NSW Government washes its hands of responsibility for protecting the Butterfly Cave
In Parliament | 08.05.17
The NSW Opposition asked the Minister for Aboriginal Affairs Sarah Mitchell what steps the Berejiklian Government was taking to protect the Butterfly Cave in West Wallsend, given recent allegations of spying and installation of CCTV cameras around the site.
Under questioning in the NSW Parliament (see transcript below), the Minister redirected all questions and concerns to the local council and the developer, refusing to outline what the Government was doing to protect the site and the women who use it.
The Butterfly Cave was formally declared an Aboriginal Place on 17 May 2013 to ensure its recognition and protection as a place of special significance to Aboriginal culture, with the cave being used as a traditional ceremony and meeting place for Awabakal women for thousands of years.
The Minister for Aboriginal Affairs admitted she was aware of the many issues of concern about the proximity of a new residential development and possible damage to the cave, yet refused to take any action from within the State Government.
The best the Minister could offer was to encourage all parties – all except the State Government – “to work together to determine if a resolution of the community's concerns can be reached”.
The Government’s failure comes amid claims of CCTV being installed in locations near the cave, with local women seriously concerned for the potential invasion of privacy that this may bring when visiting the cave.
Labor has previously thrown its support behind the Awabakal people who are trying to keep this special place protected, and the Opposition will continue to support attempts to ensure the cave remains sacred.
“It is clear the Government has washed its hands of any responsibility to protect this special place, giving the lie to any appearance of respect for conserving culture and heritage important to local communities.
“I know the local Awabakal community and the broader community in the Hunter will condemn the Government’s disregard for ensuring that the Butterfly Cave is adequately protected and conserved.
“So called heritage protections for Aboriginal Cultural Heritage mean little given what is happening to the Butterfly Cave.
“Reforms to Aboriginal heritage laws have been stalled for years under this government, so I call on the Premier to rekindle those reforms, bring them to public exhibition as matter of priority, and commit to saving the Butterfly Cave now.”
Quotes attributable to Member for Cessnock Clayton Barr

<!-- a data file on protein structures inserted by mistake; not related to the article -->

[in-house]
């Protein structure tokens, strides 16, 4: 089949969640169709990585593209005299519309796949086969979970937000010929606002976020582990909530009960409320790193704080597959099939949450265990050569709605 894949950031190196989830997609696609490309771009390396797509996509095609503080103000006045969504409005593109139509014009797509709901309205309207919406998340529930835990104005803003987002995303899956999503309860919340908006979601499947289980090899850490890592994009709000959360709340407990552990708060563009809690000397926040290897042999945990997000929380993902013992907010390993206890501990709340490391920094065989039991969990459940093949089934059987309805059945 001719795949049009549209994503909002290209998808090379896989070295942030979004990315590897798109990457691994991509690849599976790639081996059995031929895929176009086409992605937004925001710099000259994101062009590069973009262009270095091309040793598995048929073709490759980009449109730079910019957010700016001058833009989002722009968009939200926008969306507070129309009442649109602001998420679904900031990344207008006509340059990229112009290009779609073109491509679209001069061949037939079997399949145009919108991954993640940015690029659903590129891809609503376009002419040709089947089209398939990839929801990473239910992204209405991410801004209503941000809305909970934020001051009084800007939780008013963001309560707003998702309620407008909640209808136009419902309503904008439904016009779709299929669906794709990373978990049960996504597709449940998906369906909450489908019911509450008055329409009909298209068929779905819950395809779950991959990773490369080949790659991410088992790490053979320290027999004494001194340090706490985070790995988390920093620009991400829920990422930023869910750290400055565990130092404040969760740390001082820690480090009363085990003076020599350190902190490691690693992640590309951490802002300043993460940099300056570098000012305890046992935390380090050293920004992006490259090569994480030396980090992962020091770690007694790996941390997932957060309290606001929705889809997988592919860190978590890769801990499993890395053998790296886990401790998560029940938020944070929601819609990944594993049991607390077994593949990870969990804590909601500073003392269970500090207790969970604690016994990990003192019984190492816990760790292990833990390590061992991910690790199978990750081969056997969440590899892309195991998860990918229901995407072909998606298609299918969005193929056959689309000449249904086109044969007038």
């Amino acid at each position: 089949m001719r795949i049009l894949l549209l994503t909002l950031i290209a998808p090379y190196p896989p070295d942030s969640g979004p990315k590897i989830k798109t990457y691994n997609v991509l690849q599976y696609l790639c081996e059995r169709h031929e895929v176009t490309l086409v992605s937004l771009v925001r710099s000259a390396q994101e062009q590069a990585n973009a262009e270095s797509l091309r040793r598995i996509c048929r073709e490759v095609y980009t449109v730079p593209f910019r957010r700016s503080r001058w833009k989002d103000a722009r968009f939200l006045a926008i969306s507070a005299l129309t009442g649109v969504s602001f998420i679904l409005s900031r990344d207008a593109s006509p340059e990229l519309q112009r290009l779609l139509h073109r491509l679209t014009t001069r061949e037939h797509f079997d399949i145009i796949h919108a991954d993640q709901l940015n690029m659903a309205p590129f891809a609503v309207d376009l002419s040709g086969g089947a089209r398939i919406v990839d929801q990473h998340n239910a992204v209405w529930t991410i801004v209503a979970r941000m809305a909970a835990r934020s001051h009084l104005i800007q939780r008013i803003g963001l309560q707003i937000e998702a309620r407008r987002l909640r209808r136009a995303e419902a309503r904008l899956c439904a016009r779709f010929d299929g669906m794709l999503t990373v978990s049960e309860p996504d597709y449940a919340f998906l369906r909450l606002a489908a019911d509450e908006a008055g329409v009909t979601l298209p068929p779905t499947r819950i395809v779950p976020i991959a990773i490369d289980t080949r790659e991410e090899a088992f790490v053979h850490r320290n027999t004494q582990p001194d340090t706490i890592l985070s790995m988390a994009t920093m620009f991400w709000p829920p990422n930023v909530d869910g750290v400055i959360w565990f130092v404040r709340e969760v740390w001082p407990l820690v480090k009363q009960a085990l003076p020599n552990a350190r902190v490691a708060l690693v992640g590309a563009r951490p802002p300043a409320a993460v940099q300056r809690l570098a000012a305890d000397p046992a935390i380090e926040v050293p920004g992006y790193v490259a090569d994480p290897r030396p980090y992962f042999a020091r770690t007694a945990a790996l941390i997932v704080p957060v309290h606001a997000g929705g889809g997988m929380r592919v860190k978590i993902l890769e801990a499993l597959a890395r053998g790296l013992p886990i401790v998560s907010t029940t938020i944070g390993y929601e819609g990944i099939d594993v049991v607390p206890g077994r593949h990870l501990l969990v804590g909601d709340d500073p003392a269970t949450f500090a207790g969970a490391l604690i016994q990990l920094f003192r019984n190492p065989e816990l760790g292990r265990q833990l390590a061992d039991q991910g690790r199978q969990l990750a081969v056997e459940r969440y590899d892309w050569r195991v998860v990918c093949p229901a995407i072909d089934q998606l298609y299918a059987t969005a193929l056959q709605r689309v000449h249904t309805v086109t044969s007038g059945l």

“The Berejiklian Government is failing to protect the Butterfly Cave. The only real solution here is for it to provide a bigger buffer zone around the site and that means purchasing some land back from the developer. This is estimated to cost between $1 million and $2 million.
“Last week the Government found $310 million to protect convict heritage in Sydney that is 200 years old yet it cannot find a single dollar to protect Aboriginal women’s heritage that is over 35,000 years old and still in active use today.”
Legislative Council Hansard – 04 May 2017 – Proof
The Hon. PENNY SHARPE (14:38): My question is directed to the Minister for Aboriginal Affairs in her own capacity and representing the Minister for Women. What steps is the Government taking to protect the integrity of the cultural practices at the Hunter Valley Butterfly Cave, where local female Indigenous leaders have complained that their secret women's business has been covertly monitored by outsiders associated with a local property developer, including the installation of closed-circuit television cameras around the cave?
The Hon. SARAH MITCHELL (Minister for Early Childhood Education, Minister for Ab original Affairs, and Assistant Minister for Education) (14:39): I thank the member for raising this matter in the House. I am aware of it as the Minister for Aboriginal Affairs, and members of this and the other place have also raised it with me. I can inform the House that the cave site is a declared Aboriginal Place. It is an offence to harm or desecrate an Aboriginal Place and the maximum penalty for a corporation is $1.1 million. As the property has a valid development consent all issues relating to the development of the land need to be directed to the council and the developer. Concerns about spying or other allegations should be raised with the police.
This is an issue primarily for the Minister for the Environment, the Hon. Gabrielle Upton, as I am sure the Hon. Penny Sharpe is aware. However, I am also aware of community concern about the potential impact of a residential subdivision on the butterfly cave, which is an important Aboriginal cultural heritage site in West Wallsend. The Government has recognised the significance of the site, in particular to Aboriginal women, by formally gazetting it an Aboriginal Place under the National Parks and Wildlife Act.
The cave adjoins a residential subdivision, Apple Tree Grove, which has received development approval and is currently being developed. I am aware of community concern that the gazetted boundary of the Aboriginal Place 20 metres from the subdivision is insufficient and it should be increased to 100 metres. There is also concern that vibrations from the nearby subdivision construction work will damage the cave. Although I have no direct role in this matter, I believe it is essential that Aboriginal cultural heritage be protected for future generations. I therefore encourage all parties including Awabakal women, the Awabakal Local Aboriginal Land Council, the NSW Aboriginal Land Council, Lake Macquarie Council and the Roche Group to work together to determine if a resolution of the community's concerns can be reached.